Hyndman has always found ways to overcome his diminutive stature. When his grandfather Schellas Hyndman was the head coach of FC Dallas, he occasionally allowed Emerson to train with the first team—a collection of bigger, significant older men. It helped him be prepared for a quick move into the Championship.

“In the Championship, it’s a lot of experienced players and a lot of players who all play different styles—but a lot of those styles are related to physicality and things like that,” Hyndman explained. “When I made my debut, I didn’t really think about it. I just went out there and played.

"But the more games I had, you really start to notice it. I definitely had to become a man real quick. I stepped up from playing U-18 to all of a sudden playing first team. I had to become fitter, stronger, and quicker mentally. I think just the whole package I had to develop and try to play ‘man’ football.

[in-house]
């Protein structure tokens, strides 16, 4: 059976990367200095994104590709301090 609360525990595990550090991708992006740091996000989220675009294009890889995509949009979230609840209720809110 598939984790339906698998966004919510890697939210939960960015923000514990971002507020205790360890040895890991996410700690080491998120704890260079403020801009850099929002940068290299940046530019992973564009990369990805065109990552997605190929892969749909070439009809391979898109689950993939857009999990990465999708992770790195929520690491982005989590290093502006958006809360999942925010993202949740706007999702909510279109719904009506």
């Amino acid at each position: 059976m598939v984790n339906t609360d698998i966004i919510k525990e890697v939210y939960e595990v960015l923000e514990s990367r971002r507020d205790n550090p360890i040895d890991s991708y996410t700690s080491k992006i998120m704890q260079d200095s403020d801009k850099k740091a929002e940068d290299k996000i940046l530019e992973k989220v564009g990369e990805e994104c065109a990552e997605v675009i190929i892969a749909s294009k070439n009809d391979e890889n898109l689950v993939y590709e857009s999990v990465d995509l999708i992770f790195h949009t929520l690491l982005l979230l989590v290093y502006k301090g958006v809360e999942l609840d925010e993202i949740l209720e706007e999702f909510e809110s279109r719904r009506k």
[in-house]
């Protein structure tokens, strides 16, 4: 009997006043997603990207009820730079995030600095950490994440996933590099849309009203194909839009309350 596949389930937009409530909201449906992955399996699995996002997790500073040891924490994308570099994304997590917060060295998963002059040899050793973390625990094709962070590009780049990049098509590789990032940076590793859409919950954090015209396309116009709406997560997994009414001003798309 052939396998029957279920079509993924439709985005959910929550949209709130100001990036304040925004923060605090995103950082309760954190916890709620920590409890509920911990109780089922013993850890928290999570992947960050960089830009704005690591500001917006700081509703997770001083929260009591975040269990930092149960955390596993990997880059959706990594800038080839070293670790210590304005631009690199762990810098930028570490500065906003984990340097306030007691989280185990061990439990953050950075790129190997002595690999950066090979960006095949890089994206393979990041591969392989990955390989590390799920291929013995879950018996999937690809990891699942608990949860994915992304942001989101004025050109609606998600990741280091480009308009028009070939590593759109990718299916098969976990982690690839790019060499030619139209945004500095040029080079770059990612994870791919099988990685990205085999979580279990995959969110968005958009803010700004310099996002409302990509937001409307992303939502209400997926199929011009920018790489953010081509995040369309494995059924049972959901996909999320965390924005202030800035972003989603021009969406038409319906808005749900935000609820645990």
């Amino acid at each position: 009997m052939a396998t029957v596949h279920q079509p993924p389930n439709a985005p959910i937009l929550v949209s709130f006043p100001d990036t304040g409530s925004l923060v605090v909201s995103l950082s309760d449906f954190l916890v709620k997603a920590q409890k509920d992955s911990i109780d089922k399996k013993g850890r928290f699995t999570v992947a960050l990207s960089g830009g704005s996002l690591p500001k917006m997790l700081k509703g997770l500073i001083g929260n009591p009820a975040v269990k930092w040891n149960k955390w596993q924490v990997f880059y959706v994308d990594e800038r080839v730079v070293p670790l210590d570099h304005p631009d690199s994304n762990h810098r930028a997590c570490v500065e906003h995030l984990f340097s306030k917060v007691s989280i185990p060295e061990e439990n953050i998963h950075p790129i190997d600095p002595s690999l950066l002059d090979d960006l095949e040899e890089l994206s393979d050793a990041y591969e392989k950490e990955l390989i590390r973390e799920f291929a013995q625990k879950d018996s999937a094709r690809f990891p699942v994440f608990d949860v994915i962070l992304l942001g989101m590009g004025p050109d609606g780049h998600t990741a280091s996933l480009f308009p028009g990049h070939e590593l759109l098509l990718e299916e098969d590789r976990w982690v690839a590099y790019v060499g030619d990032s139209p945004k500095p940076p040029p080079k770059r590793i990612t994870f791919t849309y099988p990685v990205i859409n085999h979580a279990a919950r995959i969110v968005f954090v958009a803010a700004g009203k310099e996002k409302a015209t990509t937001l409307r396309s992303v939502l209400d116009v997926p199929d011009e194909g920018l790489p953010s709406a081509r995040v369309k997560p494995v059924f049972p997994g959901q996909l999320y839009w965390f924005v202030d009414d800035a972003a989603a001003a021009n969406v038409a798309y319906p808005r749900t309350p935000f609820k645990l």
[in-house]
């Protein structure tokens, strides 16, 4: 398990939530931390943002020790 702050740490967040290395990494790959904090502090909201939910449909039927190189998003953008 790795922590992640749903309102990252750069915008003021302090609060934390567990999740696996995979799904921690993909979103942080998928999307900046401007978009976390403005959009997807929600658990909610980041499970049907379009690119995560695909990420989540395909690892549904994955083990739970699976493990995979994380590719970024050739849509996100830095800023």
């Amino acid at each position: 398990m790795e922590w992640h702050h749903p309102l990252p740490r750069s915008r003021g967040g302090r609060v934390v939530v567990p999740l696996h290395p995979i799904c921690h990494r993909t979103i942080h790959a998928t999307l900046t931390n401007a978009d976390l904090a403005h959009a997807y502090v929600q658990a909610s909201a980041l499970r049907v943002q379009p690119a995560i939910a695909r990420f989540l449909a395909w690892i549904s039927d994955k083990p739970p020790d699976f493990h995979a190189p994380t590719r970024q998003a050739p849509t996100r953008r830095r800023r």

“I’ve always been on the smaller side growing up so I’ve always had to adjust to it.”

Hyndman will lead the U.S. U-20 team at this summer's World Cup and then is likely to move to the U-23 team for Olympic qualifying in October. U.S. Soccer has placed a heavy emphasis on youth national teams this year as the U-17s, U-20s, and U-23s are all involved in major competitions.

Ramos, who also serves as the federation's youth technical director, has high hopes for Hyndman.

“I think he’s capable of [being the team’s engine,]” Ramos said. “I think he has all the ingredients of being a player down the road who will have a lot of success for us. I am hoping for that. He really enjoys playing for the United States.”

The American U-20s have not advanced from group play at a World Cup since 2007, when Jozy Altidore and Michael Bradley helped the team defeat Brazil and Uruguay en route to a quarterfinal finish.

Will Hyndman follow in their footsteps? He is eager to make his case.

“It will be my first World Cup and it will be the first for many of us,” Hyndman said. “It’s a big challenge and it’s a great opportunity for us to step up and show what we are capable of as individuals and as a team.”

Brian Sciaretta is an American Soccer Now columnist and an ASN 100 panelist. Follow him on Twitter.